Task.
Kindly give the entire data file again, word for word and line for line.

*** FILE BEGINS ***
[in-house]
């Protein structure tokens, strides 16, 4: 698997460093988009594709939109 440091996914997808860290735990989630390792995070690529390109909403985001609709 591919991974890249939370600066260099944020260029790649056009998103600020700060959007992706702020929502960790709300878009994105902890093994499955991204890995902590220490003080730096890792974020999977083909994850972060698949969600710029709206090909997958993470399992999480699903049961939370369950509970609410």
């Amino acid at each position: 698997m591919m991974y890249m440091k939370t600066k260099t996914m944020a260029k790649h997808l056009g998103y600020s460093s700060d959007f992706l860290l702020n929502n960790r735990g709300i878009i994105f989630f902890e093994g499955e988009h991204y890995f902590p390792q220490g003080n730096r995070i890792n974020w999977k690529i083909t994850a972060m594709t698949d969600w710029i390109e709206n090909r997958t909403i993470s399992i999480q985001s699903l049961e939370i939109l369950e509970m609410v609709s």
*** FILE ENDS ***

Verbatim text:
[in-house]
């Protein structure tokens, strides 16, 4: 698997460093988009594709939109 440091996914997808860290735990989630390792995070690529390109909403985001609709 591919991974890249939370600066260099944020260029790649056009998103600020700060959007992706702020929502960790709300878009994105902890093994499955991204890995902590220490003080730096890792974020999977083909994850972060698949969600710029709206090909997958993470399992999480699903049961939370369950509970609410």
């Amino acid at each position: 698997m591919m991974y890249m440091k939370t600066k260099t996914m944020a260029k790649h997808l056009g998103y600020s460093s700060d959007f992706l860290l702020n929502n960790r735990g709300i878009i994105f989630f902890e093994g499955e988009h991204y890995f902590p390792q220490g003080n730096r995070i890792n974020w999977k690529i083909t994850a972060m594709t698949d969600w710029i390109e709206n090909r997958t909403i993470s399992i999480q985001s699903l049961e939370i939109l369950e509970m609410v609709s």